Thursday, January 04, 2007

Another judge with a policy

I just recently did a post criticizing the notion of judges having policies. So I was in Court the other night and had another such encounter.

This again is a judge I like, arguably one of my favorites. He has a warm personality, a good sense of humor, respects not only the lawyers but the people who come before him as well. He also has policies, or at least one policy.

My client was accused of shoplifting (petit larceny), allegedly stealing a fairly small amount of merchandise from a local store. We worked out a deal with a very pleasant and fair prosecutor where my client would do a rather substantial amount of community service as part of an ACOD. The client had a completely clean record, is a good student, etc. So clean in fact that he was literally trembling for most of the time we were in court. This was possibly the most terrified client I've ever had.

We approached the bench and the judge informed us that he doesn't do ACODs on petit larceny cases. That sounds a lot like a policy. I made a further effort, going into some detail about why it was appropriate in this case. I think he actually thought about it, as he did hesitate for a minute and seemed to be thinking about it, but he fell back on his policy of no ACODs on petit larceny.

The legislature sets policy. It has established CPL 170.55 (and 170.56 for marijuana). In my not-so-humble opinion, judges should evaluate each case on a case-by-case basis to see whether the broad circumstances suggest an ACOD would be appropriate. The nature of the offense should not be a significant factor, because the legislature has set this provision for all misdemeanors and lesser offenses. Nothing in the statute gives judges authority to make their own policy decisions about which offenses are unworthy.

The idea is (or at least it should be if Warren ran the world - all who know me shudder at that thought) that the defense lawyer, prosecutor and judge review the defendant's background, criminal history, and various factors such as grades, mental health, strength of the case, etc. If the defendant has a clean record, gets good grades or does good work at their job, and otherwise seems like a good person, then an ACOD is like a warning without leaving a damaging stain on the defendant's record. If the defendant has a mental health issue, then treatment for that issue can be a part of the ACOD. Community service can also be a condition of ACODs under 170.55 (but in my opinion, not under 170.56), and may be appropriate to make sure the "good, clean" defendant gets a clear message that what they did was not acceptable and make sure the message sticks.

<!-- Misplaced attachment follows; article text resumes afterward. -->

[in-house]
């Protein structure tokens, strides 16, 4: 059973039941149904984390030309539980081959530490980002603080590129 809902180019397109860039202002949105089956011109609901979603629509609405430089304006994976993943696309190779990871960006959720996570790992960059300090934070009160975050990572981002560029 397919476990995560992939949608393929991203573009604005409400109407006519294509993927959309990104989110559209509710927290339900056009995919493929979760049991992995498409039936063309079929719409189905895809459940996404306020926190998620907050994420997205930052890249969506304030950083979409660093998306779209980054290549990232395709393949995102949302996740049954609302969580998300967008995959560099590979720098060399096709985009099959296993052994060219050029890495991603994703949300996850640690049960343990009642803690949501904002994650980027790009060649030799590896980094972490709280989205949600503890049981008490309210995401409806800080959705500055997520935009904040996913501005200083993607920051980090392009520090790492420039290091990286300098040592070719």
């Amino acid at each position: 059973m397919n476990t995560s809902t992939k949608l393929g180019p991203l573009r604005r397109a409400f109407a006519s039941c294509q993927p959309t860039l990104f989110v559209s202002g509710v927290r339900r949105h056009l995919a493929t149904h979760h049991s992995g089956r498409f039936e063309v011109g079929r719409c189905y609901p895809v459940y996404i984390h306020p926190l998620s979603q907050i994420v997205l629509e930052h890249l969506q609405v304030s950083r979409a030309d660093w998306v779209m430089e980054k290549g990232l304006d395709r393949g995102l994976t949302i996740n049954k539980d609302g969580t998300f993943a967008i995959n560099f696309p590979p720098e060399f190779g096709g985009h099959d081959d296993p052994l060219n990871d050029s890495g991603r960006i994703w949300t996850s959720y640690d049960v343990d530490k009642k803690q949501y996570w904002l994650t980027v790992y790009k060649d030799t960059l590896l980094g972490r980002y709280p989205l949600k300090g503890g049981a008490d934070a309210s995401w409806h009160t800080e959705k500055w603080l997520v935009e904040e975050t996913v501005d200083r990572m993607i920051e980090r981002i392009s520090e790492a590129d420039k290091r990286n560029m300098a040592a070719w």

I'd say it would be nice if the legislature did a better job of setting clear standards for ACODs, but they'd probably just make things worse. When I gripe about judges, remember they have to deal with poorly written laws. These are good people doing the best they can with the junk the legislature puts out there, and the problems society sticks in their courtrooms.

I'd like it if there were a bit more sympathy and understanding for first-offenders who appear to be otherwise good people, but the politics of criminal law mean that judges and prosecutors have to be "tough on crime." Just remember next time you hear some politician saying that - they're not just referring to rapists and murderers, where things are already quite tough. They're referring to your kid, your sister, your brother, and maybe even you. We don't need to get tough on crime. We need to get smart on crime, and especially on dealing with mental health.
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